I originally brought this up in connection with a passage from Richard Swinburne about how some of these past scientific successes were achieved.

There is a crucial difference between these two cases. All other integrations into a super-science, or sciences dealing with entities and properties apparently qualitatively distinct, was achieved by saying that really some of the entities and properties were not as they appeared to be; by making a distinction between the underlying (not immediately observable) entities and properties and the phenomenal properties to which they give rise. Thermodynamics was conceived with the laws of temperature exchange; and temperature was supposed to be a property inherent in an object. The felt hotness of a hot body is indeed qualitatively distinct from particle velocities and collisions. The reduction was achieved by distinguishing between the underlying cause of the hotness (the motion of the molecules) and the sensations which the motion of molecules cause in observers. The former falls naturally within the scope of statistical mechanic—for molecules are particles’ the entities and properties are not of distinct kinds. But this reduction has been achieved at the price of separating off the phenomenal from its causes, and only explaining the latter. All reduction from one science to another dealing with apparently very disparate properties has been achieved by this device of denying that the apparent properties (i. e. the ‘secondary qualities” of colour, heat, sound, taste, etc.) with which one science dealt belonged to the physical world at all. It siphoned them off to the world of the mental. But then, but when you come to face the problem of the sensations themselves, you cannot do this. If you are to explain the sensations themselves, you cannot distinguish between them and their underlying causes and only explain the latter. In fact the enormous success of science in producing an integrated physico-chemistry has been achieved at the expense of separating off from the physical world colours, smells, and tastes, and regarding them as purely private sensory phenomena. The very success of science in achieving its vast integrations in physics and chemistry is the very thing which has made apparently impossible any final success in integrating the world of the mind with the world of physics.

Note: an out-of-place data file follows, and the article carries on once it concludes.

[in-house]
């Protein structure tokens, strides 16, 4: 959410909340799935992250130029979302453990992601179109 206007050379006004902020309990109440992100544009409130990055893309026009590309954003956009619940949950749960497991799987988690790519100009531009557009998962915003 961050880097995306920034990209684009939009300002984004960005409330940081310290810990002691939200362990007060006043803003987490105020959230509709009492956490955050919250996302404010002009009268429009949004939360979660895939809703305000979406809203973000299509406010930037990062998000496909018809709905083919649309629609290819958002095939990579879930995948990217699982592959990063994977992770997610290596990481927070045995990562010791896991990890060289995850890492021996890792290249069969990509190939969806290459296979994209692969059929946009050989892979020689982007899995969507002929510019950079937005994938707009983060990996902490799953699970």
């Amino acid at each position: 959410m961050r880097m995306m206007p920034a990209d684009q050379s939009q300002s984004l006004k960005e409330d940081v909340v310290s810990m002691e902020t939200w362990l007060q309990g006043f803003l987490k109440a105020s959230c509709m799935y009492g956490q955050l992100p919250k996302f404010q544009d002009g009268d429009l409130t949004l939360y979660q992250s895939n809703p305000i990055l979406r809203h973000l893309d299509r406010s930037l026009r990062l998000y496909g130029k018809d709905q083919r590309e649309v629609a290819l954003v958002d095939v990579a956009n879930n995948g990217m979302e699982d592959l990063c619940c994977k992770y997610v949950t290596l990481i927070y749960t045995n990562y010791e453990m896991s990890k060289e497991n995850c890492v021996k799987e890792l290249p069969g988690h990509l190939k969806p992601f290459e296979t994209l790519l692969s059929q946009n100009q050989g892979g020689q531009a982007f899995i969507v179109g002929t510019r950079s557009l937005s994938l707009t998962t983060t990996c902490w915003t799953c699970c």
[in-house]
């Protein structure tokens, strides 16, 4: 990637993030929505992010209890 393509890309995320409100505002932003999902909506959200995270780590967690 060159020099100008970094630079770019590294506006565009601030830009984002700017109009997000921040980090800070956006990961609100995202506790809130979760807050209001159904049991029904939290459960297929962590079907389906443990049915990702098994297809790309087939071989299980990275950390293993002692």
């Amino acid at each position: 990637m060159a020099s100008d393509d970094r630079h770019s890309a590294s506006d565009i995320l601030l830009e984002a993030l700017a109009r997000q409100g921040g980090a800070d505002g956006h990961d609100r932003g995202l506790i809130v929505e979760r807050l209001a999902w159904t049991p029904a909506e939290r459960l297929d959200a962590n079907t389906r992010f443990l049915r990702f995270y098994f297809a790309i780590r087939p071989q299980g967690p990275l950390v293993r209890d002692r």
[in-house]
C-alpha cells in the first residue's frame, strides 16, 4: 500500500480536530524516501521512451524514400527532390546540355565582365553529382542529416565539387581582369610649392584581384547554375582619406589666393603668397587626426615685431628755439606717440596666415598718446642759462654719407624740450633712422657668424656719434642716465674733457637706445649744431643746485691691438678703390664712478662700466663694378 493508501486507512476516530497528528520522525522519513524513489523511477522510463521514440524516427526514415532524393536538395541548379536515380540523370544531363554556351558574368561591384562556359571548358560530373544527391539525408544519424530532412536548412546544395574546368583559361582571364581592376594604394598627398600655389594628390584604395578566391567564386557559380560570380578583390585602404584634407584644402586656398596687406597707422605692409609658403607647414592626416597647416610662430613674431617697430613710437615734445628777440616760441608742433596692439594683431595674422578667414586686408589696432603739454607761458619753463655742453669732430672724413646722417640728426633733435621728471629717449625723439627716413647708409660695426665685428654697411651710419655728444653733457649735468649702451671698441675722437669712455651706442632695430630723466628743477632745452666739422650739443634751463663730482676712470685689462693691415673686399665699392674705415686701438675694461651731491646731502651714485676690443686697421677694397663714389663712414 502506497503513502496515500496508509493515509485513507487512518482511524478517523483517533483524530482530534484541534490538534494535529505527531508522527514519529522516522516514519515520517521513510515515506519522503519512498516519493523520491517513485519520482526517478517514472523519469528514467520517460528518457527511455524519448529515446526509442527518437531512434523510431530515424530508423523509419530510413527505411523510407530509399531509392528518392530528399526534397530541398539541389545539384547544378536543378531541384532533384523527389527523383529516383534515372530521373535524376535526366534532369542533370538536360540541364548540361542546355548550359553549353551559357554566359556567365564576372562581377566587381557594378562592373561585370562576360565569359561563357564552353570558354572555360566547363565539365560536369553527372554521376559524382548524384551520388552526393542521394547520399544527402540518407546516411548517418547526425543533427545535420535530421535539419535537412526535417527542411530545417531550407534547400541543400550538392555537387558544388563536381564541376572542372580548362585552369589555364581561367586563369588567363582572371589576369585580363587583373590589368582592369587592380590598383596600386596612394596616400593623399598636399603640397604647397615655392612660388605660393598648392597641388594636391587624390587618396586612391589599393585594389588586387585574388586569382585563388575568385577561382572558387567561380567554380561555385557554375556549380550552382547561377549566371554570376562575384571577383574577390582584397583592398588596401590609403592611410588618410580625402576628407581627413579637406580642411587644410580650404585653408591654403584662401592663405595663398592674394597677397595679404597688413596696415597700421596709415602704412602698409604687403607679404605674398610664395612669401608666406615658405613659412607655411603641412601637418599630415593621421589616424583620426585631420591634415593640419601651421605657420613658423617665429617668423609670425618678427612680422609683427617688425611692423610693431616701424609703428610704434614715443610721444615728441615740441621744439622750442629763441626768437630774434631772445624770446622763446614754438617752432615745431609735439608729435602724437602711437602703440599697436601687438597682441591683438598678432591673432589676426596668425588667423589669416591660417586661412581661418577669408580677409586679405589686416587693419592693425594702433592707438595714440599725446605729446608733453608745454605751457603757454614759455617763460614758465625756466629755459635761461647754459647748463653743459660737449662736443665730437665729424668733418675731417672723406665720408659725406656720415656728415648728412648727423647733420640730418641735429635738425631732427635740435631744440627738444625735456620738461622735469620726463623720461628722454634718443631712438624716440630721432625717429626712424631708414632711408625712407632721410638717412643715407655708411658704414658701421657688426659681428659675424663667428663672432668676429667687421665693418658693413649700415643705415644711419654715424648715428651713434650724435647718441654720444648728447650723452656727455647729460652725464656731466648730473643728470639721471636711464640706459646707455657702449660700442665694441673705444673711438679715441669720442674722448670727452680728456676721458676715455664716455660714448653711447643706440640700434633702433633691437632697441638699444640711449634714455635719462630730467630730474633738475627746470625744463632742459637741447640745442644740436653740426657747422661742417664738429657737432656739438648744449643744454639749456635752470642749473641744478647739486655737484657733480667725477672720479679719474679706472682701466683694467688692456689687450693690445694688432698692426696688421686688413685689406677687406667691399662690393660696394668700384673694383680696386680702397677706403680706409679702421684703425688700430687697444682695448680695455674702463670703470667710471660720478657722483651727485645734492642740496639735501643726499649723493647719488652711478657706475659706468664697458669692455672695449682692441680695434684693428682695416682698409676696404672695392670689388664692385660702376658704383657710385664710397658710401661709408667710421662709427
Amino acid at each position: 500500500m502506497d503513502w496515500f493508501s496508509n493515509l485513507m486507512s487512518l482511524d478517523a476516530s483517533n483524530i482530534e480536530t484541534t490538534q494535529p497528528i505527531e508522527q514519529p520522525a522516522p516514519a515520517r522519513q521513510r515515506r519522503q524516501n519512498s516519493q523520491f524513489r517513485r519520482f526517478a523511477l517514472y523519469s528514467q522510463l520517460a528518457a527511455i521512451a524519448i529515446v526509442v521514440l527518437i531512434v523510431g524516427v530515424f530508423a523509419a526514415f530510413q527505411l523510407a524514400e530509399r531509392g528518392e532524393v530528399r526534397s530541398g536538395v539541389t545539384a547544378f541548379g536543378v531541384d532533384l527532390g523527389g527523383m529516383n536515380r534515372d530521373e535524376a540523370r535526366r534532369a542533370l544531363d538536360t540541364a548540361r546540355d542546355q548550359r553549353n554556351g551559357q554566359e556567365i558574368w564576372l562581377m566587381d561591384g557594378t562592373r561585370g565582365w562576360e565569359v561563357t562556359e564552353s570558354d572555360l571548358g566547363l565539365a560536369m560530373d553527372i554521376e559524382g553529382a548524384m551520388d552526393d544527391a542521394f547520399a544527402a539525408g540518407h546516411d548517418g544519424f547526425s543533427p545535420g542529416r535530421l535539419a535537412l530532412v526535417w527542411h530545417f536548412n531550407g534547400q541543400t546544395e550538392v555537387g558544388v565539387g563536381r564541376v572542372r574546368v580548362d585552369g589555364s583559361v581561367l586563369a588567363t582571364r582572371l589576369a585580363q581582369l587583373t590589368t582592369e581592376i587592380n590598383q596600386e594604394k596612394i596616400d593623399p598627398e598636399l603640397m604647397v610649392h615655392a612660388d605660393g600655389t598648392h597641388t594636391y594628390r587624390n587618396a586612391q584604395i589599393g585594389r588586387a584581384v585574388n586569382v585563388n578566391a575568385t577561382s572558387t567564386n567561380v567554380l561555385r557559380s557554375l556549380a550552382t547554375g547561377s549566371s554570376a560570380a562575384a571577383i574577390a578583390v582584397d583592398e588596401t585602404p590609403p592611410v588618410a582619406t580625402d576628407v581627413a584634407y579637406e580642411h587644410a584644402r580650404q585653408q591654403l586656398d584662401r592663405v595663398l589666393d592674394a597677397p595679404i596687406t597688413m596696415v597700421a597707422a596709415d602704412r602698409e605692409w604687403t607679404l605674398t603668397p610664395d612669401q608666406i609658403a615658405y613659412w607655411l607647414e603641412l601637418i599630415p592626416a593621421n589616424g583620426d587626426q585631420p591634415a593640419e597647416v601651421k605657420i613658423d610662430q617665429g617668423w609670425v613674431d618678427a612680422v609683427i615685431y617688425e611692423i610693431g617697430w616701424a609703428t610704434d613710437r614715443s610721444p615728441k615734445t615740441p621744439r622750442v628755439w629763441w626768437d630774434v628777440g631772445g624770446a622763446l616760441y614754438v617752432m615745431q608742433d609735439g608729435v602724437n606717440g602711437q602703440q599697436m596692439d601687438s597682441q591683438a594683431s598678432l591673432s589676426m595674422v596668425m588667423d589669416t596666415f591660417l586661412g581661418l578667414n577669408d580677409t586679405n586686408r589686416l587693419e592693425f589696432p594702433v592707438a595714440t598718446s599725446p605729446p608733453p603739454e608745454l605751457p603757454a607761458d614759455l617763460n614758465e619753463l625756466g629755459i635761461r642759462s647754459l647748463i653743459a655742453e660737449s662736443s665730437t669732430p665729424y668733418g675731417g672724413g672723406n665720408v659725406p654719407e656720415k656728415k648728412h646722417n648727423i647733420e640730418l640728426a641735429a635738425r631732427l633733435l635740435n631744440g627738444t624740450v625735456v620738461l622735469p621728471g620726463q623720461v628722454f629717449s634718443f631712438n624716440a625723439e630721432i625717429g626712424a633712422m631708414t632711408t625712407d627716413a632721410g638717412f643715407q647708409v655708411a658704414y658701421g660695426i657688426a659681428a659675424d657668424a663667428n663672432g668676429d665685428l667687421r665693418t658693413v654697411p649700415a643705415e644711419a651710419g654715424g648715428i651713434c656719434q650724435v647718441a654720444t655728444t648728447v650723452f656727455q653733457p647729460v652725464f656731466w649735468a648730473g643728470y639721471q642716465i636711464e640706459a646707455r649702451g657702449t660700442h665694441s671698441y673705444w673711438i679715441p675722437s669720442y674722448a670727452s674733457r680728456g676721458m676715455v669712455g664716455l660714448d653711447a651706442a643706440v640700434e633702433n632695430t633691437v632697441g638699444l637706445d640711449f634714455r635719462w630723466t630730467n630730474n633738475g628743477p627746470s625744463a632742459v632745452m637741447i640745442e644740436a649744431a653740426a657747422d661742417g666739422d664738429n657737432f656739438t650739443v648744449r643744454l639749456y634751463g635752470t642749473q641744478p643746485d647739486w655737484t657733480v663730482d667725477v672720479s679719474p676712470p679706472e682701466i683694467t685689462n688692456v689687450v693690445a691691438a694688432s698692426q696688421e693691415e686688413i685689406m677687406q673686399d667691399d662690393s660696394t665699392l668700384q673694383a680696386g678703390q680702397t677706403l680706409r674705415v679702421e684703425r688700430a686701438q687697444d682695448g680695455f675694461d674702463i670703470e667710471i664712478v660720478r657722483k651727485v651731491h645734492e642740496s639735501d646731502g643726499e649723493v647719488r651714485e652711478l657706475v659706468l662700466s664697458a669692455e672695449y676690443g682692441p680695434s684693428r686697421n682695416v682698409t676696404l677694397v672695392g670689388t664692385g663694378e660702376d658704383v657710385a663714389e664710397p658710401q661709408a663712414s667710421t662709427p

It was Lewis who said, "It is the glory of science to progress." But progress may not go in the same direction as past progress.

The Steve argument and the AFR

I need to go back over what the Steve argument is. It is a response to the "anti-causal" reply to the argument from reason, or, more particularly, the problem of mental causation. Actually, it's one of a few arguments I use against this position, which goes back to Anscombe's critique of Lewis. I have to give kudos to Clayton for keeping focused on what this post is about.

The Steve argument is an illustration of the fact that when we say that someone is rational, we are saying that evidential relationships are relevant to the actual occurrence of beliefs as psychological events. In particular, when we try to explain why we are rational in believing something, we make counterfactual claims about the relationship between evidence and our beliefs, such as "If the evidence for evolution weren't so strong, I wouldn't believe in it." A typical way in which people impugn the rationality of others is to say that smart people believe things for not-so-smart reasons, and then use their reasoning powers to justify what they have already committed themselves emotionally to believe. In fact, people like Loftus very often charge that Christians are something like Steve; that is, they for a belief in Christianity through processes that could just as easily produce a  false belief as a true belief, and then find whatever arguments they can to undergird those beliefs which were really reached in a non-truth-conducive way.